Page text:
We introduce two properties that characterise integrable discrete systems: singularity confinement and low growth. The latter is quantified through the dynamical degree, a quantity that is equal to 1 for integrable systems and larger than 1 for non-integrable ones. We show how the structure of singularities conditions the growth properties of a given system. We introduce the full deautonomisation discrete integrability criterion and illustrate its application through concrete examples. Starting from the results of R. Halburd we show how one can obtain the dynamical degree of a given mapping based on its singularity structure. The notion of Diophantine approximation is introduced as a practical way to obtain the dynamical degree. We show how one can obtain the degree growth of a given birational mapping in an algorithmic way using only the information on its singularities. Several examples of second-order mappings are presented and we show how our approach can be extended to higher-order ones. This is joint work with A. Ramani, R. Willox and T. Mase.

We study the structure of singularities in the discrete Korteweg–deVries equation and its modified sibling. Four different types of singularities are identified. The first type corresponds to localised, ‘confined’, singularities. Two other types of singularities are of infinite extent and consist of oblique lines. The fourth type of singularity corresponds to horizontal strips where the product of the values on vertically adjacent points is equal to 1. Due to its orientation this singularity can, in fact, interact with the other types. This type of singularity was dubbed ‘taishi’. The taishi can interact with singularities of the other two families, giving rise to very rich and quite intricate singularity structures. Nonetheless, these interactions can be described in a compact way through the formulation of a symbolic representation of the dynamics. We give an interpretation of this symbolic representation in terms of a box & ball system related to the ultradiscrete KdV equation.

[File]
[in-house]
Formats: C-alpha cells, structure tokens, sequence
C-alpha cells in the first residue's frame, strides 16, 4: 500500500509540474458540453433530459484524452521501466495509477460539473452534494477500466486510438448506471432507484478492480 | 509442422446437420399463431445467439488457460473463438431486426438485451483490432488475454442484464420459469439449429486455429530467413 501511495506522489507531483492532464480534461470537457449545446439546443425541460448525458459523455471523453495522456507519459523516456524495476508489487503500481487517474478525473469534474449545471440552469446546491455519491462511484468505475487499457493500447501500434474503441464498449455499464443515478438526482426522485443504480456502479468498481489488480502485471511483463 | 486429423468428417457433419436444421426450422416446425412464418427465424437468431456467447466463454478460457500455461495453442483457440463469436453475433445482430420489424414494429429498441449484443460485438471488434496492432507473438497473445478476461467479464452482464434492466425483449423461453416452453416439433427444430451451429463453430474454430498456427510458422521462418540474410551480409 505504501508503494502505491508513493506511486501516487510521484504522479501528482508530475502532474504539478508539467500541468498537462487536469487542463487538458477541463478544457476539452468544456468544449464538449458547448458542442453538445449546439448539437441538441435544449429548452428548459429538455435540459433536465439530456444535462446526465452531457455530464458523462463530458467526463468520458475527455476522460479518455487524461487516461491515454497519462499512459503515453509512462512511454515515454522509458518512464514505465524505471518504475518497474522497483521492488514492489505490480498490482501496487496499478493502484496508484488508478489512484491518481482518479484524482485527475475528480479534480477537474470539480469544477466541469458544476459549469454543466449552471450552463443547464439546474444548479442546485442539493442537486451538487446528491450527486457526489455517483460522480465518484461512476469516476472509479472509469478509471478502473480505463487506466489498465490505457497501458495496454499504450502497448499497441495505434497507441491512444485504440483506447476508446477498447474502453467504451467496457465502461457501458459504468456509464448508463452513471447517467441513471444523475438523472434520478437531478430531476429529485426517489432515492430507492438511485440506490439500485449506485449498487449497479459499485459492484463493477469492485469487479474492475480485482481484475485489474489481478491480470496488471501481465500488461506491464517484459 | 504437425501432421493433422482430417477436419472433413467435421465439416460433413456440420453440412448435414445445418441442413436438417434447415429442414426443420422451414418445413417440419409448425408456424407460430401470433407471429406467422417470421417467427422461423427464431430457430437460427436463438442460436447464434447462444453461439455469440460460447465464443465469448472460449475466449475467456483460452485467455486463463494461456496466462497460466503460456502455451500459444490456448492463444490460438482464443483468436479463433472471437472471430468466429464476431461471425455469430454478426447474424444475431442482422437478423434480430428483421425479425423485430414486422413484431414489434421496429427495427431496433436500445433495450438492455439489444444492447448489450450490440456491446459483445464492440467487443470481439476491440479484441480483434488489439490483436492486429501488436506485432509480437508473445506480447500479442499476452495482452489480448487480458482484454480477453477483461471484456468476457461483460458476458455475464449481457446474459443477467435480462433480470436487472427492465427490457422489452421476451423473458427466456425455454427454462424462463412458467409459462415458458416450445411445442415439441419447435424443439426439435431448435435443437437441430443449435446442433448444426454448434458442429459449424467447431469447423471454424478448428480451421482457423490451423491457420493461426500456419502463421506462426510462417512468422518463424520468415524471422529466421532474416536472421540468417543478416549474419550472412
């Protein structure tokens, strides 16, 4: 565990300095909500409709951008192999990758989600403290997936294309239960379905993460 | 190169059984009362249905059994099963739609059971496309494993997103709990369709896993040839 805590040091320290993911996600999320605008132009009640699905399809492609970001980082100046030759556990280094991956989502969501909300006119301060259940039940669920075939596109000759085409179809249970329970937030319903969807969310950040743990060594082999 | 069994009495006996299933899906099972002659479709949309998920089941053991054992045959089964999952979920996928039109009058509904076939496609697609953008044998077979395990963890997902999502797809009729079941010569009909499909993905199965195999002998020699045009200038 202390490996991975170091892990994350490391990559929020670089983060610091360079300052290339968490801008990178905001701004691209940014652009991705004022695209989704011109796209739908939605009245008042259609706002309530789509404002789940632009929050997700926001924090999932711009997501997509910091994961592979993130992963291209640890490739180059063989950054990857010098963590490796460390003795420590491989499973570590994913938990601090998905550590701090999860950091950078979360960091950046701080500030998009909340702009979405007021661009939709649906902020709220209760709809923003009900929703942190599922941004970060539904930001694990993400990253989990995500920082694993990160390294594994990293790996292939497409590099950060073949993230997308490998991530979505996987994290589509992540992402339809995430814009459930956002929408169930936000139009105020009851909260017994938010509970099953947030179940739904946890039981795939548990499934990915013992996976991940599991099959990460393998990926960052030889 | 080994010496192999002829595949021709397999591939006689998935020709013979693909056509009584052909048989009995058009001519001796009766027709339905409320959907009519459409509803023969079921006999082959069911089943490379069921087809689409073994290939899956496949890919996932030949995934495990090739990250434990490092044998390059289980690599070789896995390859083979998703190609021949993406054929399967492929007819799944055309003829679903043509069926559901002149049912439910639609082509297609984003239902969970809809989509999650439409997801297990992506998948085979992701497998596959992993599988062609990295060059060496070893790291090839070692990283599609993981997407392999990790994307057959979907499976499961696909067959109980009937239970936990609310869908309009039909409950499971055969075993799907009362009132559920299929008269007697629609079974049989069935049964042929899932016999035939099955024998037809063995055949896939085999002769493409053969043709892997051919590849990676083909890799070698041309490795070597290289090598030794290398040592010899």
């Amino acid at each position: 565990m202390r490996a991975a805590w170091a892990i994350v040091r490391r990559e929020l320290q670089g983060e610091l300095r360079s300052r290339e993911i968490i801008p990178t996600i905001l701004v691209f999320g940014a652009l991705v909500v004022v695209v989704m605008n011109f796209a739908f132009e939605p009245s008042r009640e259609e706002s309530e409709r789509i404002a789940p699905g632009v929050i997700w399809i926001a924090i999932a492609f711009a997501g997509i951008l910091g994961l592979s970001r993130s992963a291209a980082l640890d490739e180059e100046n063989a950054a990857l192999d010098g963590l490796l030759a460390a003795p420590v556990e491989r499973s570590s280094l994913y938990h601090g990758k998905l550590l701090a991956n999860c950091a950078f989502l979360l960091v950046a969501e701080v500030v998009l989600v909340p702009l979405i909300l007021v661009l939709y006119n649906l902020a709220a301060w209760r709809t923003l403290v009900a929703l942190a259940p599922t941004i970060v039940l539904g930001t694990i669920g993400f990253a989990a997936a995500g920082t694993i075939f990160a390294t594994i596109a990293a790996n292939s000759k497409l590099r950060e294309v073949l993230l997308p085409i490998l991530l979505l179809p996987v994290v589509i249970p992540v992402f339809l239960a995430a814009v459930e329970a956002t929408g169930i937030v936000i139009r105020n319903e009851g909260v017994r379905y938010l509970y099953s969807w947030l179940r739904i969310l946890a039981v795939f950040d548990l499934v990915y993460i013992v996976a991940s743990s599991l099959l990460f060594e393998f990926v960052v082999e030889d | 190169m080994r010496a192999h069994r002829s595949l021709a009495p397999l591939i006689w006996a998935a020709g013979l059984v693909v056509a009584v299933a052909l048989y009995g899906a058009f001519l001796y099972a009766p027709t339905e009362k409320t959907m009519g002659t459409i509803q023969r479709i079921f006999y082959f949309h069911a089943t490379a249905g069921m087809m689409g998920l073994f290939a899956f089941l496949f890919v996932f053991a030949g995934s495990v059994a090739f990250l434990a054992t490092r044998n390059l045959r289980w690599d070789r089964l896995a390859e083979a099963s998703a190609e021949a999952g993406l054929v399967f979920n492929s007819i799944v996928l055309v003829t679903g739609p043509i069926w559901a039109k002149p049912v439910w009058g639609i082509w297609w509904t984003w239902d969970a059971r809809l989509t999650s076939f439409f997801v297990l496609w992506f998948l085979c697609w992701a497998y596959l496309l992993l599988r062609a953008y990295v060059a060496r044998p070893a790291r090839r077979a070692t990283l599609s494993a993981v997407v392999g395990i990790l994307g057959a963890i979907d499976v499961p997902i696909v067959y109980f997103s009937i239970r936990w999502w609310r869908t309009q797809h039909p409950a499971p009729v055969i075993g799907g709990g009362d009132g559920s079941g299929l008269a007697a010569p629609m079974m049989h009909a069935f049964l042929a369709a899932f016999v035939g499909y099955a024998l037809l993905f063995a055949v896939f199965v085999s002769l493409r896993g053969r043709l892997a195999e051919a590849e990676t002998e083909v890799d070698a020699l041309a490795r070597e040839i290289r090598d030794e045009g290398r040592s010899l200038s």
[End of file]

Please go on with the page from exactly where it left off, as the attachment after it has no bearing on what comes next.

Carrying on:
Tuesday, 29 October 2024

I will discuss the relation between non-compact spin chains and the zero-range processes introduced by Sasamoto-Wadati, Povolotsky and Barraquand-Corwin. The main difference compared to the prime examples of integrable particle processes, namely the SSEP and the ASEP, is that for the models discussed in this talk several particles can occupy one and the same site. Guided by the desire to maintain the integrable structure, I will introduce boundary conditions for these models that are obtained from the boundary Yang-Baxter equation. This allows to define analogues of the open SSEP and ASEP with boundary reservoirs. Some recent exact results concerning these types of integrable non-equilibrium zero-range processes will be discussed.

I will revisit some integrable difference equations arising in the study of the distance statistics of random planar maps (discrete surfaces built from polygons). In a paper from 2003 written jointly with P. Di Francesco and E. Guitter, we conjectured a general formula for the so-called ``two-point function'' characterizing these statistics. The first proof of this formula was given much later in a paper from 2012 joint with E. Guitter, where we used bijective arguments and the combinatorial theory of continued fractions. I will present a new elementary and purely analytic proof of the result, obtained by considering orthogonal polynomials with respect to a polynomial deformation of the Wigner semicircle distribution. This talk is based on a work in progress with Sofia Tarricone.

In this talk we shall present different approaches to the direct and inverse spectral problems for a family of solutions of KP2 , highlight the interplay of tropical geometry and combinatorics in solving such problems, and present unexpected connections to other problems in theoretical physics and statistical mechanics.

I will discuss quantum Ruijsenaars and Toda integrable systems from the quantum cluster varieties point of view.

Wednesday, 30 October 2024

In [1] we introduced the skew RSK dynamics, which is a time evolution for a pair of skew Young tableaux (P,Q). This gives a connection between the q-Whittaker measure and the periodic Schur measure, which immediately implies a Fredholm determinant formula for various KPZ models[2]. The dynamics exhibits interesting solitonic behaviors similar to box ball systems (BBS) and is related to the theory of crystal.

In this talk we explain basics of the skew RSK dynamics. We also plan to introduce a column version of the skew RSK dynamics and discuss its properties.

The talk is based on a collaboration with T. Imamura, M. Mucciconi and T. Scrimshaw.

[1] T. Imamura, M. Mucciconi, T. Sasamoto, Skew RSK dynamics: Greene invariants, affine crystals and applications to $q$-Whittaker polynomials, Forum of Mathematics, Pi (2023), e27 1–101 (arXiv: 2106.11922).

[2] T. Imamura, M. Mucciconi, T. Sasamoto, Solvable models in the KPZ class: approach through periodic and free boundary Schur measures